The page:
>> where you index date fields as strings and hacking together date  
>> functions
>> to generate proper queries/format results.
>>
>> Does this remain the recommended solution to this issue?
>>
>> Thanks
>>
>> ---
>> Alok K. Dhir
>> Symplicity Corporation
>> www.symplicity.com
>> (703) 351-0200 x 8080
>> [hidden email]
>>
>>

Reply | Threaded
Open this post in threaded view
|

RE: date range query performance

Feak, Todd
It strikes me that removing just the seconds could very well reduce
overhead to 1/60 of original. 30 second query turns into 500ms query.
Just a swag though.

-Todd

-----Original Message-----
From: Alok Dhir [mailto:[hidden email]]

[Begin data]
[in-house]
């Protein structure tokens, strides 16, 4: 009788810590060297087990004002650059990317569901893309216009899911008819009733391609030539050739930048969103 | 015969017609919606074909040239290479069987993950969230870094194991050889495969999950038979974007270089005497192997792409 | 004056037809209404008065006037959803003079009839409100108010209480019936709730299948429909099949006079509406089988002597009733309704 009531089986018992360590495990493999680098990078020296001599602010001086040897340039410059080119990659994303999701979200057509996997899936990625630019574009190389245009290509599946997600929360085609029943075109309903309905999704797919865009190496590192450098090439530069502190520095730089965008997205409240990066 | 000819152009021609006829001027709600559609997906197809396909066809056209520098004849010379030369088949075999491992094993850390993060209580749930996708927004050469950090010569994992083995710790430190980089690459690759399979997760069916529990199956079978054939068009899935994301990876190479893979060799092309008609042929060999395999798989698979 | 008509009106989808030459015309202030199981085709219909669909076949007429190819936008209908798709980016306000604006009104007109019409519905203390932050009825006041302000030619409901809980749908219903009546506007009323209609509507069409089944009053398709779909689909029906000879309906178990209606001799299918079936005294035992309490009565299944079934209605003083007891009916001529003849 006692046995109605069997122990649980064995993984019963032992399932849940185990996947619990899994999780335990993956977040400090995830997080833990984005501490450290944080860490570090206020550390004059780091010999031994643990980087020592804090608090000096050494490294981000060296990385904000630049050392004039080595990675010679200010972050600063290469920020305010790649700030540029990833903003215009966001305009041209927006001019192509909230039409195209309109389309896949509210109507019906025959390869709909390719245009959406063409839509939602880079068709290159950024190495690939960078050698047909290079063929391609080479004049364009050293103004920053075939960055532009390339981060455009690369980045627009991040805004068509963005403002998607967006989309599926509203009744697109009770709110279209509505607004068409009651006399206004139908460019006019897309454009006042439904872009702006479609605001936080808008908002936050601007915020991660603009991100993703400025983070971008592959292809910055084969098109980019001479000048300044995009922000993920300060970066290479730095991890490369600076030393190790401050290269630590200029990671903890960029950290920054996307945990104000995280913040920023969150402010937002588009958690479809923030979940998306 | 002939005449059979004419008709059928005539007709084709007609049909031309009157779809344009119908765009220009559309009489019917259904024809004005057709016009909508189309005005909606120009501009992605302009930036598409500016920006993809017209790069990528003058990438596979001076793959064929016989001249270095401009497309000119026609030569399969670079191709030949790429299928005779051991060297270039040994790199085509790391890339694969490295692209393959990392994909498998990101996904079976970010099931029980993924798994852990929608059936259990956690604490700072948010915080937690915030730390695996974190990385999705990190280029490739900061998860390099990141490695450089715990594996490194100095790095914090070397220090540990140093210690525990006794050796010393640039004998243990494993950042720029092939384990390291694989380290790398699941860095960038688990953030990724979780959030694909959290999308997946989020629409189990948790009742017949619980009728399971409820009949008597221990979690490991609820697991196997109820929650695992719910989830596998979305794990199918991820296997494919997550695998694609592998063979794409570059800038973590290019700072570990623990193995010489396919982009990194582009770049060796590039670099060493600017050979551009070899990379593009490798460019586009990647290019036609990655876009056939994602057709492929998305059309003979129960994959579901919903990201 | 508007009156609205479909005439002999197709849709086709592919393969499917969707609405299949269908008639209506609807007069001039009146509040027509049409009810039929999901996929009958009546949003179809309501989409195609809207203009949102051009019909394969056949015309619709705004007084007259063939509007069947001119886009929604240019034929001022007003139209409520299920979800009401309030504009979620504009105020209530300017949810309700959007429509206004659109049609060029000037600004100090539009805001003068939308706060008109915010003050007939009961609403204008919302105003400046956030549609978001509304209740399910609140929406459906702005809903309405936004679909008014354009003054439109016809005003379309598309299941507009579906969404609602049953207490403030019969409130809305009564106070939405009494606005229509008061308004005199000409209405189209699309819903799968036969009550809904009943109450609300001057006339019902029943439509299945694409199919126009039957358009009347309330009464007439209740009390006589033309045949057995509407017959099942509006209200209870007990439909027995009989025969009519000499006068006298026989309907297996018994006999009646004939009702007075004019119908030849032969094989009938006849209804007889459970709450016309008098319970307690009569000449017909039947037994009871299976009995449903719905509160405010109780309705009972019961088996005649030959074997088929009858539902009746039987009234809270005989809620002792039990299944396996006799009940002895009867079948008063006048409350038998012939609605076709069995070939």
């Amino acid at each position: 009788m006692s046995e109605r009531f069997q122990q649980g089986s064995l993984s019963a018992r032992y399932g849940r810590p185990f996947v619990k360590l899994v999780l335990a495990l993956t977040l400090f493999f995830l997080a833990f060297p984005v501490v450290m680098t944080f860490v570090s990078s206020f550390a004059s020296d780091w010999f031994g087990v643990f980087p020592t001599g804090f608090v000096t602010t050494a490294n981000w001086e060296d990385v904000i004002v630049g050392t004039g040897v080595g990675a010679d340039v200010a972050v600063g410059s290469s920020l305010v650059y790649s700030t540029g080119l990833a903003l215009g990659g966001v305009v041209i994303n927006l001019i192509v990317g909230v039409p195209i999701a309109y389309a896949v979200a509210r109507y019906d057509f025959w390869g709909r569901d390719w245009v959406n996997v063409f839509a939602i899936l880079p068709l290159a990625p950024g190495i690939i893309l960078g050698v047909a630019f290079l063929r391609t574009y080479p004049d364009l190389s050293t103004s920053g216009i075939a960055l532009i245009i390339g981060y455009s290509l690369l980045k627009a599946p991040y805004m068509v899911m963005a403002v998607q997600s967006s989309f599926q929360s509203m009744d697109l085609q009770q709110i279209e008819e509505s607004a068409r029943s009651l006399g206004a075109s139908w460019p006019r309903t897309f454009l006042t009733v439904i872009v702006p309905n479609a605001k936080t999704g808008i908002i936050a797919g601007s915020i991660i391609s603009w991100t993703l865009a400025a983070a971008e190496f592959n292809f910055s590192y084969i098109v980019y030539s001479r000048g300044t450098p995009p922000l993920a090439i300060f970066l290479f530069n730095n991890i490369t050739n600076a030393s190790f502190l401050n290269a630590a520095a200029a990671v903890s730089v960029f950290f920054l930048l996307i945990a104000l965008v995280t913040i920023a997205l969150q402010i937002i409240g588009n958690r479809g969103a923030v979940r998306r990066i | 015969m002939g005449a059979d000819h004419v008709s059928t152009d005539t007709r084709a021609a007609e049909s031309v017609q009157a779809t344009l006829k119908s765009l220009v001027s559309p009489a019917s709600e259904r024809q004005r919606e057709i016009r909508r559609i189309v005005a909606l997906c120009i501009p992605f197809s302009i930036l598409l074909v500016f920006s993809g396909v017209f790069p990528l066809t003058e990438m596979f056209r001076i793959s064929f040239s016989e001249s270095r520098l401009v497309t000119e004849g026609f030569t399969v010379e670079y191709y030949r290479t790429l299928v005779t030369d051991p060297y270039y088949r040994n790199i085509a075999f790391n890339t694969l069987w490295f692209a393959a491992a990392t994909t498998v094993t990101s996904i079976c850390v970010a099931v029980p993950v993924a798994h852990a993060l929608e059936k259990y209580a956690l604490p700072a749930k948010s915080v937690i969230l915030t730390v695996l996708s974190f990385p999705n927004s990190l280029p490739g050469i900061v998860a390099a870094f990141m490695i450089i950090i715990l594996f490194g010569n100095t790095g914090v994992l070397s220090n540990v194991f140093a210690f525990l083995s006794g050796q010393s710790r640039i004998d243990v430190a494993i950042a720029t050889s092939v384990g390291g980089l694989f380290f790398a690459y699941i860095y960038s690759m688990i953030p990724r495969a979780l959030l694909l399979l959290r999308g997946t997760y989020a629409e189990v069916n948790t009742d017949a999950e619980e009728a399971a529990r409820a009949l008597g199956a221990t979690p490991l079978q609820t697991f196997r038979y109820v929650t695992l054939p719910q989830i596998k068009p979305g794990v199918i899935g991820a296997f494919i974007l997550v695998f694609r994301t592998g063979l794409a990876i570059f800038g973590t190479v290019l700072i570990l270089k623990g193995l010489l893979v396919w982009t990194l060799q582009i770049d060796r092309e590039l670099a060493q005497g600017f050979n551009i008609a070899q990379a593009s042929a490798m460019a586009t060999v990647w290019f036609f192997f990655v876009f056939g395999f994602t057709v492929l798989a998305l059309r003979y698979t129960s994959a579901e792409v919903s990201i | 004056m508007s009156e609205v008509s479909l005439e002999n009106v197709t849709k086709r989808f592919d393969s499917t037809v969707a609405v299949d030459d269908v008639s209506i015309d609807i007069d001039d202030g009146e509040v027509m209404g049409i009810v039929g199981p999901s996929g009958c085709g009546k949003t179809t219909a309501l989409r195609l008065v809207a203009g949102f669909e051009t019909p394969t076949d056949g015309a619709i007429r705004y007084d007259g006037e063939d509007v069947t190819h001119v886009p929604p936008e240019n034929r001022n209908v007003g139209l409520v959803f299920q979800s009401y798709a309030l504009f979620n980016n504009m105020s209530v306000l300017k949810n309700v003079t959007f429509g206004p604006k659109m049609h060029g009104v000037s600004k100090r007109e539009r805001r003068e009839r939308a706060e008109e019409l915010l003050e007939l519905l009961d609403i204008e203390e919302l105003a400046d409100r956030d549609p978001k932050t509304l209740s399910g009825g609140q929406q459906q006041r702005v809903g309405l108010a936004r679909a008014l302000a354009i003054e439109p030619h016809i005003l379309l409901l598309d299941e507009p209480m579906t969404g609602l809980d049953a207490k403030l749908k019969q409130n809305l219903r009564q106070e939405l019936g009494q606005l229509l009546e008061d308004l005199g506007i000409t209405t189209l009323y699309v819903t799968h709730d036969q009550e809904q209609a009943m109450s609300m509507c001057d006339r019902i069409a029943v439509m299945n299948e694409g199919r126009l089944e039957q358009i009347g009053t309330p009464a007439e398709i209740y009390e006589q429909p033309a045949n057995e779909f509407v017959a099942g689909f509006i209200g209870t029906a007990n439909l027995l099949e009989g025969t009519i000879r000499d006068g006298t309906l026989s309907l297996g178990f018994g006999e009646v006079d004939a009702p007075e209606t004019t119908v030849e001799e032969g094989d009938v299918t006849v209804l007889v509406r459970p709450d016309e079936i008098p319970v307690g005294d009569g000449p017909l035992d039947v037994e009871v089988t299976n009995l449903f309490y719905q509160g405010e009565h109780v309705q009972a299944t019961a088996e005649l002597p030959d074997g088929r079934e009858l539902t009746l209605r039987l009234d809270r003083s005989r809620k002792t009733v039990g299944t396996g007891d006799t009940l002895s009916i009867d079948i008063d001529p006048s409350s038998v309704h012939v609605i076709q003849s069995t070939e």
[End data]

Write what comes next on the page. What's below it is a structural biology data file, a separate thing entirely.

Sent: Wednesday, October 29, 2008 1:48 PM
To: [hidden email]
Subject: Re: date range query performance

Well, no - we don't care so much about the seconds, but hours &  
minutes are indeed crucial.

---
Alok K. Dhir
Symplicity Corporation
www.symplicity.com
(703) 351-0200 x 8080
[hidden email]

On Oct 29, 2008, at 4:41 PM, Chris Harris wrote:

> Do you need to search down to the minutes and seconds level? If  
> searching by
> date provides sufficient granularity, for instance, you can  
> normalize all
> the time-of-day portions of the timestamps to midnight while  
> indexing. (So
> index any event happening on Oct 01, 2008 as 2008-10-01T00:00:00Z.)  
> That
> would give Solr many fewer unique timestamp values to go through.
>
> On Wed, Oct 29, 2008 at 1:30 PM, Alok Dhir <[hidden email]>  
> wrote:
>
>> Hi -- using solr 1.3 -- roughly 11M docs on a 64 gig 8 core machine.
>>
>> Fairly simple schema -- no large text fields, standard request